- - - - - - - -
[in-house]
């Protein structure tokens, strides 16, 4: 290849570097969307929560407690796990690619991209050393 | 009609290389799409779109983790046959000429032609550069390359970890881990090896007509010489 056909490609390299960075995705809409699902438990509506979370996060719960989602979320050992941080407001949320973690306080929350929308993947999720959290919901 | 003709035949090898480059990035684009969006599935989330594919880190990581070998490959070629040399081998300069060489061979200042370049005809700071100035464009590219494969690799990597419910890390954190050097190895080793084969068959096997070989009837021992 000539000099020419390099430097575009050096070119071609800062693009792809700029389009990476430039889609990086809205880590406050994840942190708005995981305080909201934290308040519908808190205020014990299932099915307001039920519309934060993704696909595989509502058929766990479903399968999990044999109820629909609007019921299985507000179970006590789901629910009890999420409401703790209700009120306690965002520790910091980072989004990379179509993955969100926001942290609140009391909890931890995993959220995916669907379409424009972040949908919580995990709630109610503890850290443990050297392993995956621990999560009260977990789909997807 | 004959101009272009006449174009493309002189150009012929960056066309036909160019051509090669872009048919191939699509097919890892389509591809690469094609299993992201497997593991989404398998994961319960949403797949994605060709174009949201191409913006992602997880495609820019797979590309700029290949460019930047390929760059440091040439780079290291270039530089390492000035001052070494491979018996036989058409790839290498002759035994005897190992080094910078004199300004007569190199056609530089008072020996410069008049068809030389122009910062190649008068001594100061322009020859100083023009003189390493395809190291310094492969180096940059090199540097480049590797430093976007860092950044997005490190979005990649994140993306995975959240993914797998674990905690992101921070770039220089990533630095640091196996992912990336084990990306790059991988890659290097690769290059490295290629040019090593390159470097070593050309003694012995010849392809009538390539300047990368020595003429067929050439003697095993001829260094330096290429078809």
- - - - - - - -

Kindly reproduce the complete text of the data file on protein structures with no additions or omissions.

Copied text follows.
[in-house]
């Protein structure tokens, strides 16, 4: 290849570097969307929560407690796990690619991209050393 | 009609290389799409779109983790046959000429032609550069390359970890881990090896007509010489 056909490609390299960075995705809409699902438990509506979370996060719960989602979320050992941080407001949320973690306080929350929308993947999720959290919901 | 003709035949090898480059990035684009969006599935989330594919880190990581070998490959070629040399081998300069060489061979200042370049005809700071100035464009590219494969690799990597419910890390954190050097190895080793084969068959096997070989009837021992 000539000099020419390099430097575009050096070119071609800062693009792809700029389009990476430039889609990086809205880590406050994840942190708005995981305080909201934290308040519908808190205020014990299932099915307001039920519309934060993704696909595989509502058929766990479903399968999990044999109820629909609007019921299985507000179970006590789901629910009890999420409401703790209700009120306690965002520790910091980072989004990379179509993955969100926001942290609140009391909890931890995993959220995916669907379409424009972040949908919580995990709630109610503890850290443990050297392993995956621990999560009260977990789909997807 | 004959101009272009006449174009493309002189150009012929960056066309036909160019051509090669872009048919191939699509097919890892389509591809690469094609299993992201497997593991989404398998994961319960949403797949994605060709174009949201191409913006992602997880495609820019797979590309700029290949460019930047390929760059440091040439780079290291270039530089390492000035001052070494491979018996036989058409790839290498002759035994005897190992080094910078004199300004007569190199056609530089008072020996410069008049068809030389122009910062190649008068001594100061322009020859100083023009003189390493395809190291310094492969180096940059090199540097480049590797430093976007860092950044997005490190979005990649994140993306995975959240993914797998674990905690992101921070770039220089990533630095640091196996992912990336084990990306790059991988890659290097690769290059490295290629040019090593390159470097070593050309003694012995010849392809009538390539300047990368020595003429067929050439003697095993001829260094330096290429078809």